Nov 102017
 

Glenn Burghall has been researching connections between Britain’s 1928 Armistice Anniversary medallion and the Shrine of Remembrance, Melbourne. In this timely contribution, Glenn reveals how the famous medallion came to be on permanent display at one of Australia’s most important war memorials.


Keen eyed visitors to Melbourne’s Shrine of Remembrance may have noticed two large medals mounted at the entrance to the Inner Shrine, also known as the Sanctuary.

They are in fact the obverse and reverse of Charles Doman’s Armistice Anniversary medal, struck by the British Royal Mint for issue in 1928. Portraying Edwin Lutyens’ Cenotaph in Whitehall, and a figure of Britannia supporting a young warrior with a sheathed sword, just 7,000 of these medals were produced in a variety of metals.

Few are known to have reached Australian shores. Among those that did, versions are held by The Perth Mint and by Museum Victoria, but the precious silver examples to be found at Melbourne’s Shrine of Remembrance probably have a more interesting history.

These are the medals that were presented to the committee overseeing the construction of the Shrine in 1930 by the then Deputy-Master of the Melbourne Branch of the Royal Mint, W.M. Robins.

Image: Glenn Burghall

Robins had high regard for Doman’s work, noting the common meaning in the medal design and the intended purpose of the new Shrine. In the new era of peace, those who had served in the War were to be supported, while those who gave their lives were honoured and remembered.

According to Robins1, the medal “was beautiful in conception and elegant in execution and design”. So impressed was he by the symbolism that he suggested to General Sir John Monash that Doman’s “exquisite production” should be incorporated in some way in the decorative scheme of the Shrine. The suggestion was favourably received and subsequently approved.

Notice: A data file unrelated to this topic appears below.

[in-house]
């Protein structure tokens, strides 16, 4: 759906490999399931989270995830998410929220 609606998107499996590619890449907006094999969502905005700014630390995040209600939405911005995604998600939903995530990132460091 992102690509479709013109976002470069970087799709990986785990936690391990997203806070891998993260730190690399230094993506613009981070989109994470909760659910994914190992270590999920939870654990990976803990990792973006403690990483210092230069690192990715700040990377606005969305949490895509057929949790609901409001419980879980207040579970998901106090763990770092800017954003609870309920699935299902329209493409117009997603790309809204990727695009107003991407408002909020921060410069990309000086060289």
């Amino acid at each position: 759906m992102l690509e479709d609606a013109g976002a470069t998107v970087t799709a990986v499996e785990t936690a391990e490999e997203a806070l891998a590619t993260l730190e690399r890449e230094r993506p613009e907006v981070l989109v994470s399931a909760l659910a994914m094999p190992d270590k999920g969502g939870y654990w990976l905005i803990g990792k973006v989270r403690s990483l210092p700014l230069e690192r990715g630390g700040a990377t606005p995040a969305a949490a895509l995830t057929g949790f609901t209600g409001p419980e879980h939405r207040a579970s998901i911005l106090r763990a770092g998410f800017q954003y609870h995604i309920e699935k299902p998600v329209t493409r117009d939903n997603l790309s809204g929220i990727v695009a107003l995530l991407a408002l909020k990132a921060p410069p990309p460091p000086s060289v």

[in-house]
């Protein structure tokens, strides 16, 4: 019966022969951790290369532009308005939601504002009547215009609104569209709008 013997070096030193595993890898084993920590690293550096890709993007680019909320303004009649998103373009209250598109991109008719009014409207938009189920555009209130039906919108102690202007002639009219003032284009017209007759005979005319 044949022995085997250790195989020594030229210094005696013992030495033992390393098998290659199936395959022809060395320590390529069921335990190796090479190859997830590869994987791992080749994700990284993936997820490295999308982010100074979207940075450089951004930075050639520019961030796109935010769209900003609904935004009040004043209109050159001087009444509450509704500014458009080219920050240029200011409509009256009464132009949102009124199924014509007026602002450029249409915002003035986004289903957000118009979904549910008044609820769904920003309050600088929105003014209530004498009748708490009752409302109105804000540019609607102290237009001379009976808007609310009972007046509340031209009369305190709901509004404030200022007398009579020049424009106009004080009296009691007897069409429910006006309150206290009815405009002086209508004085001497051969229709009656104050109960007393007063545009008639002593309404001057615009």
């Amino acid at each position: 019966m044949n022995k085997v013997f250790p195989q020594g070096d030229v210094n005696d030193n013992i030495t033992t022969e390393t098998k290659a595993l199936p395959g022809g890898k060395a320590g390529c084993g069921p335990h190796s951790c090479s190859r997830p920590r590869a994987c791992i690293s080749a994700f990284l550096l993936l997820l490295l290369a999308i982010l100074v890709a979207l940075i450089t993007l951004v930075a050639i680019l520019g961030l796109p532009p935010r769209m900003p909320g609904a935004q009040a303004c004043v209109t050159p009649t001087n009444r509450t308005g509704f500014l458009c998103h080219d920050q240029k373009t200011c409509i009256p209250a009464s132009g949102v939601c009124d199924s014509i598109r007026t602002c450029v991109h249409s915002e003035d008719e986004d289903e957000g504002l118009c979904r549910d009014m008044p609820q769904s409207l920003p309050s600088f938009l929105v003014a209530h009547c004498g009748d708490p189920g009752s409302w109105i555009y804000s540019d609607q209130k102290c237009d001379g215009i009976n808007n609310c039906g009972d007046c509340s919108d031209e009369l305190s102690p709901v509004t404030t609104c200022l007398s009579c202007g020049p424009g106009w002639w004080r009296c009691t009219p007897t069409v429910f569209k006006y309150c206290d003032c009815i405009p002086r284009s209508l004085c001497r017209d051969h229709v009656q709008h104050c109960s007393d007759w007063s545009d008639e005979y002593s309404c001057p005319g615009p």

It is appropriate that the face of the medal depicting the Cenotaph is mounted closest to Melbourne’s city centre. Here, on the steps of the Parliament in Spring Street, a half-sized replica Cenotaph made of plaster and wood was erected prior to the Anzac Day Parade of 1926. In the years before the completion of a permanent memorial, this temporary structure played an important role in the community’s commemorations.

Image: Glenn Burghall

Though the Whitehall Cenotaph is inscribed with the words ‘THE GLORIOUS DEAD’, Doman preferred the biblical inscription ‘THEIR NAME LIVETH FOR EVERMORE’ for his medal. These words are also found on Stone of Remembrance monuments at Commonwealth battlefield cemeteries all across the Western Front. Thus he adeptly linked the final resting places of the fallen to the memorial at home where Australians went to grieve and remember them.

Newspapers in Australia featured widespread coverage of the Royal Mint’s release of the Armistice Anniversary medal, providing detailed descriptions of Doman’s designs and their meaning. It is worth noting that the sculptor’s initials ‘C.L.J.D.’ appeared on an early version of his depiction of the Cenotaph. They were removed from his final rendition, however, resulting in the work being incorrectly attributed to another artist.

1  Royal Mint’s 60th Annual Report (1929)

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